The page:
The honorary co-chairs for this year’s gala were Senator Richard Blumenthal (D-CT), U.S. Congresswoman Jahana Hayes (D-CT), U.S. Senator Chris Murphy (D-CT), and U.S. Senator Charles E. Schumer (D-NY), the Senate Democratic Leader. Senator Blumenthal, Congresswoman Hayes, and Senator Murphy were joined by SAVE Promise Club Youth Advisory Board Member Braelyn Willis for a riveting discussion on school safety. Senator Schumer was unable to attend but submitted a video praising SHP for its efforts and mentioned that, “as long as I’m in the Senate, I will fight with [SHP] every day.”
During the panel discussion Senator Blumenthal opened by touching on a school shooting plot that was averted in Seymour, CT earlier this year, thanks for SHP’s Say Something program. “No community is safe from gun violence,” said Blumenthal. He continued with, “leadership by example is the most powerful way [to show students how to be proactive in stopping school violence]. Senator Murphy agreed stating that, “identification and intervention is key” to curbing violence in schools and that “when you train students, you can change the culture.” Congressman Hayes, who is a former educator, added, “we cannot have conversations about kids without including them in the conversation. We cannot ignore those closest to the problem.” She also praised SHP for including the dynamic student leaders in the event and encouraging dialogue between the youth and change makers.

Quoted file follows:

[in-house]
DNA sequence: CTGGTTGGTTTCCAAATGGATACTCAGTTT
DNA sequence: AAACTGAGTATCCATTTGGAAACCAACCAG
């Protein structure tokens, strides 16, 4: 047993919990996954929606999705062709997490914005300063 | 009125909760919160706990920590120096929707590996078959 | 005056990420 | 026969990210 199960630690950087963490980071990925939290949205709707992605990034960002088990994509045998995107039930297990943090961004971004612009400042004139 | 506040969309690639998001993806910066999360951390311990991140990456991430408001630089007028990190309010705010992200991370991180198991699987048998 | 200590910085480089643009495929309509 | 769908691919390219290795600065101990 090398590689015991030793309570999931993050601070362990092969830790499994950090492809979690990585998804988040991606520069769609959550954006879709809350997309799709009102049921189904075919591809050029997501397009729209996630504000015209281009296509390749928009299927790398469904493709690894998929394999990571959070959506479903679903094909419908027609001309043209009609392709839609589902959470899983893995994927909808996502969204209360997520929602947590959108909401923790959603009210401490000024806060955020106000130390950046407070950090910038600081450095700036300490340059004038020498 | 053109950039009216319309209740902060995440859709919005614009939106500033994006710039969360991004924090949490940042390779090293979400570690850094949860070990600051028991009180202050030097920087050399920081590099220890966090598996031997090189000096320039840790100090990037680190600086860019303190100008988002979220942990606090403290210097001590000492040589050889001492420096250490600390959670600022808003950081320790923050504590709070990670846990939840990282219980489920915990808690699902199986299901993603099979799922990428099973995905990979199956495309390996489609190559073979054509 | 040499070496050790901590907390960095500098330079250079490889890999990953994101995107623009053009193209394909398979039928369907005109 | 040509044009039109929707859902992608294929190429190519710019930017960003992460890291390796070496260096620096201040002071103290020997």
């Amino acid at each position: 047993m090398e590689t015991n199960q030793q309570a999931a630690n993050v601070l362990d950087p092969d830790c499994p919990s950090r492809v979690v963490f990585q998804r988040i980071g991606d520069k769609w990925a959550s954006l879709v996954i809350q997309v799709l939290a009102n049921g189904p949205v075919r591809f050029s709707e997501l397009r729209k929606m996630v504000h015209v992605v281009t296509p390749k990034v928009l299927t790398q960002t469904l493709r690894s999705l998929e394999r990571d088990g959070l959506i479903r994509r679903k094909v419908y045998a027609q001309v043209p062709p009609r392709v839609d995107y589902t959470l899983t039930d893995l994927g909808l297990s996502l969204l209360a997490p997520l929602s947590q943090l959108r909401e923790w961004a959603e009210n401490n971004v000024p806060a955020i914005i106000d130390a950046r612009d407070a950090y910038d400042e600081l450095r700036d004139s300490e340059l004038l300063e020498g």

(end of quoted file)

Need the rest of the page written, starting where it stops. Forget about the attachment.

SHP’s mission galvanized support from both sides of the political aisle, as more than 100 members of Congress came together to serve on the honorary co-chair committee for this event. They were joined by esteemed business and philanthropic leaders and volunteers from across the nation who are creating change within their communities.
FOR IMMEDIATE RELEASE
Sandy Hook Promised Partnered Schools are Presented with Los Angeles Unified School District the Human Relations Award for Creating a Safer School Environment